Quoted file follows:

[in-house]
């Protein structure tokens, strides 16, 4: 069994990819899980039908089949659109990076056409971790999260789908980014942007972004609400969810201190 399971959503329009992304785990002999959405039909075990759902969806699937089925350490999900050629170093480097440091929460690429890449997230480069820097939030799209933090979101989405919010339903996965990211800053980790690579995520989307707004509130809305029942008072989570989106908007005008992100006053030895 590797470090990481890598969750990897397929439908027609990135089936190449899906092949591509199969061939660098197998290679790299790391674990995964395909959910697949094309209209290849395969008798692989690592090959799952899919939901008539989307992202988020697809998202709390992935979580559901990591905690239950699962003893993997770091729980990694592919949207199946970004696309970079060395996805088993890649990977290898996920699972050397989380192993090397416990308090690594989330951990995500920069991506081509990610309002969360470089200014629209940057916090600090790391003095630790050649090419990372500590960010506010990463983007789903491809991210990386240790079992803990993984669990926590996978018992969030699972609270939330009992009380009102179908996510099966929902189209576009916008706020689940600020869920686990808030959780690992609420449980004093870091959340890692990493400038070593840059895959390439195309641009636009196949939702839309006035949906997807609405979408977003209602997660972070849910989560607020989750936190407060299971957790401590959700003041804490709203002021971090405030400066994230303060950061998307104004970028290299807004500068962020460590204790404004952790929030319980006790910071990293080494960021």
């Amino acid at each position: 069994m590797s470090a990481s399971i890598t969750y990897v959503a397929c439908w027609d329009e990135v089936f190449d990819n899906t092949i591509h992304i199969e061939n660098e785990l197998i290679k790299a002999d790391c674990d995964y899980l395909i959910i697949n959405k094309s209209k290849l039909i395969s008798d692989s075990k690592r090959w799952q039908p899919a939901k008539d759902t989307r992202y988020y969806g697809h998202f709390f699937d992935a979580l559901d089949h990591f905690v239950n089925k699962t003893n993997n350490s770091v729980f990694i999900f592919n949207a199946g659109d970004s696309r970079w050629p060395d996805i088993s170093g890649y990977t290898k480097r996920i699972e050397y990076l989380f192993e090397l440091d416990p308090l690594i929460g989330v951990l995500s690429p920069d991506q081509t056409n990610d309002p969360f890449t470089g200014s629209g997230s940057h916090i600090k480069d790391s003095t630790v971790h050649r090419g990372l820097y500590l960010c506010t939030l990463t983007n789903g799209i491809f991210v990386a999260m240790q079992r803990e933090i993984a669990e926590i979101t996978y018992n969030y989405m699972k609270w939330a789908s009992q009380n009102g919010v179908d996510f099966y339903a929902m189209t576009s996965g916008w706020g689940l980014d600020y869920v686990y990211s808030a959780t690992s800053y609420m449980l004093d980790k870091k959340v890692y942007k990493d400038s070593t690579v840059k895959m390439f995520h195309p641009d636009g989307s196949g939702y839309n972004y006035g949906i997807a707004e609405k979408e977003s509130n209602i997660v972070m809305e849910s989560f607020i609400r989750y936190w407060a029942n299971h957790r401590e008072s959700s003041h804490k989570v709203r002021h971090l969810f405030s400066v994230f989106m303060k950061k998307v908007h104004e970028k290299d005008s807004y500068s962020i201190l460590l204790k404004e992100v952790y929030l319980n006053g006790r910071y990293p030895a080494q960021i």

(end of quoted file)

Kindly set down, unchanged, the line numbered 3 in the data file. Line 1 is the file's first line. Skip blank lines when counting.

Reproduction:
């Amino acid at each position: 069994m590797s470090a990481s399971i890598t969750y990897v959503a397929c439908w027609d329009e990135v089936f190449d990819n899906t092949i591509h992304i199969e061939n660098e785990l197998i290679k790299a002999d790391c674990d995964y899980l395909i959910i697949n959405k094309s209209k290849l039909i395969s008798d692989s075990k690592r090959w799952q039908p899919a939901k008539d759902t989307r992202y988020y969806g697809h998202f709390f699937d992935a979580l559901d089949h990591f905690v239950n089925k699962t003893n993997n350490s770091v729980f990694i999900f592919n949207a199946g659109d970004s696309r970079w050629p060395d996805i088993s170093g890649y990977t290898k480097r996920i699972e050397y990076l989380f192993e090397l440091d416990p308090l690594i929460g989330v951990l995500s690429p920069d991506q081509t056409n990610d309002p969360f890449t470089g200014s629209g997230s940057h916090i600090k480069d790391s003095t630790v971790h050649r090419g990372l820097y500590l960010c506010t939030l990463t983007n789903g799209i491809f991210v990386a999260m240790q079992r803990e933090i993984a669990e926590i979101t996978y018992n969030y989405m699972k609270w939330a789908s009992q009380n009102g919010v179908d996510f099966y339903a929902m189209t576009s996965g916008w706020g689940l980014d600020y869920v686990y990211s808030a959780t690992s800053y609420m449980l004093d980790k870091k959340v890692y942007k990493d400038s070593t690579v840059k895959m390439f995520h195309p641009d636009g989307s196949g939702y839309n972004y006035g949906i997807a707004e609405k979408e977003s509130n209602i997660v972070m809305e849910s989560f607020i609400r989750y936190w407060a029942n299971h957790r401590e008072s959700s003041h804490k989570v709203r002021h971090l969810f405030s400066v994230f989106m303060k950061k998307v908007h104004e970028k290299d005008s807004y500068s962020i201190l460590l204790k404004e992100v952790y929030l319980n006053g006790r910071y990293p030895a080494q960021i």